Palaces of the People
Museums are just people, lined up across the generations
I worked in an art museum before I regularly set foot in them. Though I had not taken Art History 101, a college advisor pointed me toward a semester-long internship at a nearby contemporary-art museum, where I helped write wall labels and grant applications, opened envelopes and boxes stuffed with hopeful artists’ slide sheets, booted up video projectors and DVD players, and tried to solicit free beer for an opening and a free hotel room for Yoko Ono. I was suddenly in a strange world full of earnest people trying to do surprising things with not enough money, all on behalf of artists I’d never heard of. It reminded me, in some obscure way I only recognized later, of putting on punk-rock shows. I got hooked.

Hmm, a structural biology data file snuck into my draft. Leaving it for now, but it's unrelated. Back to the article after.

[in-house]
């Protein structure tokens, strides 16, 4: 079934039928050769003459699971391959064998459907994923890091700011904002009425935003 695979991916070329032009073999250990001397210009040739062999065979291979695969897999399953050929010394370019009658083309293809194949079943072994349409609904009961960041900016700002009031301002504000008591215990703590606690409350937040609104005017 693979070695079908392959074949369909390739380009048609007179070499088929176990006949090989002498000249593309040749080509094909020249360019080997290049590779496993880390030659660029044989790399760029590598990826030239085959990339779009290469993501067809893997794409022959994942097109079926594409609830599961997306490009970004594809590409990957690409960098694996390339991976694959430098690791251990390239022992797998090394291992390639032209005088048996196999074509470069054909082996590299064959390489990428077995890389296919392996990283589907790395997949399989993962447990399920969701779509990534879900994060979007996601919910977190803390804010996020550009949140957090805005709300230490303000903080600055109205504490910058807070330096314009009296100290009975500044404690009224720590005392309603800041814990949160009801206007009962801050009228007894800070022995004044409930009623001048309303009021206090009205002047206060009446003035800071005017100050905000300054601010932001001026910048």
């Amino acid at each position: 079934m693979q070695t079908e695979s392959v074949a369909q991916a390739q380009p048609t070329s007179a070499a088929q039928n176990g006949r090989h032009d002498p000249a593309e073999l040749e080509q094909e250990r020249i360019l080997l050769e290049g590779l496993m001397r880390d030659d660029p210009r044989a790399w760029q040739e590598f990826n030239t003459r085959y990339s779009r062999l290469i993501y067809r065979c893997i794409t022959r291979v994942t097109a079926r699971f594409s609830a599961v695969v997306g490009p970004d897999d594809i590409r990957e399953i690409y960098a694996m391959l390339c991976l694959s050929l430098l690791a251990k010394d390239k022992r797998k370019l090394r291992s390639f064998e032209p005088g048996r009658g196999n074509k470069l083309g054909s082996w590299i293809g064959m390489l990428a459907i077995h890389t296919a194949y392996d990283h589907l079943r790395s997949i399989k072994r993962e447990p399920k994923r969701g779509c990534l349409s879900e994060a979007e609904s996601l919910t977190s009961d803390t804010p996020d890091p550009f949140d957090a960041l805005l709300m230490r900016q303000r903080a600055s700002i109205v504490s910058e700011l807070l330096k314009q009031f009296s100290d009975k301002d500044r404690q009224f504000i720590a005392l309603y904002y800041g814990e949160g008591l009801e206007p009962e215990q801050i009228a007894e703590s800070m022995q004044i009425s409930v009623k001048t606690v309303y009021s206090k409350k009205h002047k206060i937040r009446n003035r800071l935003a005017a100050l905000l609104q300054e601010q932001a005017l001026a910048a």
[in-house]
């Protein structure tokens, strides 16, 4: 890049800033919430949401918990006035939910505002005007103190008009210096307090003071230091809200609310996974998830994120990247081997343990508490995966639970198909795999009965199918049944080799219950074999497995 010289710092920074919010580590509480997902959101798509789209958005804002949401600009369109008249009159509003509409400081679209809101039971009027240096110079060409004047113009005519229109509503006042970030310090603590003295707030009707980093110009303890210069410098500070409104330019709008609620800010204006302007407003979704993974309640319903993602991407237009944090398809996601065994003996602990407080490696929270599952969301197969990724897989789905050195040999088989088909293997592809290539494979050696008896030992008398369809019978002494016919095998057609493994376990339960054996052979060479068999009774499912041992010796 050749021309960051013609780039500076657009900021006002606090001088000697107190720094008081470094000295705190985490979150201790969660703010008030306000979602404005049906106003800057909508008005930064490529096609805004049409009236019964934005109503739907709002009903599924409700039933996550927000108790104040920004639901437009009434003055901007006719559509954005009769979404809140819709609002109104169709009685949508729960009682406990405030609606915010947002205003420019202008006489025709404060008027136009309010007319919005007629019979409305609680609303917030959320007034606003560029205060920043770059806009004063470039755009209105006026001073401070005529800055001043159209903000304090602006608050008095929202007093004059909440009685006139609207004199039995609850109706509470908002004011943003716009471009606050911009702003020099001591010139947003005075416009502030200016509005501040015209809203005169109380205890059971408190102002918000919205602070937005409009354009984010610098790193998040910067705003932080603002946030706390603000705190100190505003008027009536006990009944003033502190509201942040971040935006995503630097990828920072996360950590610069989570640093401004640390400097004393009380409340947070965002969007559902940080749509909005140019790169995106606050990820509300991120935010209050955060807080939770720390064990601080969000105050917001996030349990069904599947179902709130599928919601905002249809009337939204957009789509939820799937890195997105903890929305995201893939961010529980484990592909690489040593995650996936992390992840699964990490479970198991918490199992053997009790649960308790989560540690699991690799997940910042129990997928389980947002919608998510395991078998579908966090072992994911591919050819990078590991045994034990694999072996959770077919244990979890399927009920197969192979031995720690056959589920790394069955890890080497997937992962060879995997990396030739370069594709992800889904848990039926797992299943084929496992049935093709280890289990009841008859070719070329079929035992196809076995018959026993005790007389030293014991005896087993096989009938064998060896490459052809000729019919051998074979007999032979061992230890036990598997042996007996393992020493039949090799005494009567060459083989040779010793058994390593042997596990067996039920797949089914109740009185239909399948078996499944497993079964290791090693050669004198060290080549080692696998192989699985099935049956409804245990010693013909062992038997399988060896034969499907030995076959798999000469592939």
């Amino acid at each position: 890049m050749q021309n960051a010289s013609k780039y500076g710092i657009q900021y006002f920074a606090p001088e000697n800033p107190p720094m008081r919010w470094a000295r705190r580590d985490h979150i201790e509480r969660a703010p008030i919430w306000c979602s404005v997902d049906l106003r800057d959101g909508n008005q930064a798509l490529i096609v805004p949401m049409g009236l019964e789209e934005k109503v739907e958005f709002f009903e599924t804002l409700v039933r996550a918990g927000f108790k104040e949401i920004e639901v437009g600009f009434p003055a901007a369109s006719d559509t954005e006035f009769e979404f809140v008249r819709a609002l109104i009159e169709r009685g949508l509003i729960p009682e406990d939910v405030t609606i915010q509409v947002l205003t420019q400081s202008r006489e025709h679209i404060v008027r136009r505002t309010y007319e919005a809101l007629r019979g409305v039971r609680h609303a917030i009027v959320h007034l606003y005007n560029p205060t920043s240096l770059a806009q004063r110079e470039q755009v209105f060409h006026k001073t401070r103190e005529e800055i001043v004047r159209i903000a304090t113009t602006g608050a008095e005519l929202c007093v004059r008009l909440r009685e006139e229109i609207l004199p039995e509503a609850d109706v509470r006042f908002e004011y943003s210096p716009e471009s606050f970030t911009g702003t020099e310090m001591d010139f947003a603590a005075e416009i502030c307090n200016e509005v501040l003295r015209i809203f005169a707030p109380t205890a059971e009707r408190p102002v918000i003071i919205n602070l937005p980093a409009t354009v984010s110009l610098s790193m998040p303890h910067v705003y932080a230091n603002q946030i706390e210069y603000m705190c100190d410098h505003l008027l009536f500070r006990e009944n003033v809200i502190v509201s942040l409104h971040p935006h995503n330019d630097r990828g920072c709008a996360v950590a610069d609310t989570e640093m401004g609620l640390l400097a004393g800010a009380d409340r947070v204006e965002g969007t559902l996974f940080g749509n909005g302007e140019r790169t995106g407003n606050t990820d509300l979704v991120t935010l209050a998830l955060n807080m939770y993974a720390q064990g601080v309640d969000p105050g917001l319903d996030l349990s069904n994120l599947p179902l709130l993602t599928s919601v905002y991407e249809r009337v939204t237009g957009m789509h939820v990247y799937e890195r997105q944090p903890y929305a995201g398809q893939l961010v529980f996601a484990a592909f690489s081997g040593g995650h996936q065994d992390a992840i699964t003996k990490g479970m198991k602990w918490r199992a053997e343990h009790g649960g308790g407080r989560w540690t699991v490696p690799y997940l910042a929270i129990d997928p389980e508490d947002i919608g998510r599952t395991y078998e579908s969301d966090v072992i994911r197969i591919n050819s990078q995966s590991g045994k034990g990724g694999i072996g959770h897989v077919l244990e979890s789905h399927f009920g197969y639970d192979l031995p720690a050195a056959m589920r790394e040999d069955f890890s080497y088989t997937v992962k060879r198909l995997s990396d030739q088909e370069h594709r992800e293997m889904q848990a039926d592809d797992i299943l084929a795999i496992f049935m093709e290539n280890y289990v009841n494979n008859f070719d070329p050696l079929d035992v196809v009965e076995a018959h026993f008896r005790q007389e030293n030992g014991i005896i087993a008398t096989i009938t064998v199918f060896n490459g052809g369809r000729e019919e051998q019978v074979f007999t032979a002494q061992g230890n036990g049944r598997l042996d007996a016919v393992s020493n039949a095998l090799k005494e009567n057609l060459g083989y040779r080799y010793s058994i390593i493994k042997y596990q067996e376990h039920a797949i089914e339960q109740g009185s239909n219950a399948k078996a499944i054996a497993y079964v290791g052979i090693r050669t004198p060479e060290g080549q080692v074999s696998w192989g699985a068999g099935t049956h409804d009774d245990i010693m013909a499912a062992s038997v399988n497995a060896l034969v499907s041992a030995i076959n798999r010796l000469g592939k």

So I moved to New York, found another internship, worked in a commercial gallery, began writing for art magazines. I became fluent in the languages of contemporary art, but also realized that most everyone around me had a much better grasp of art’s past. The further back in time the conversation went, the spottier my knowledge became—and the more idiosyncratic my tastes and preferences. I didn’t want to lose my taste, but I decided I should teach myself why I felt the way I did.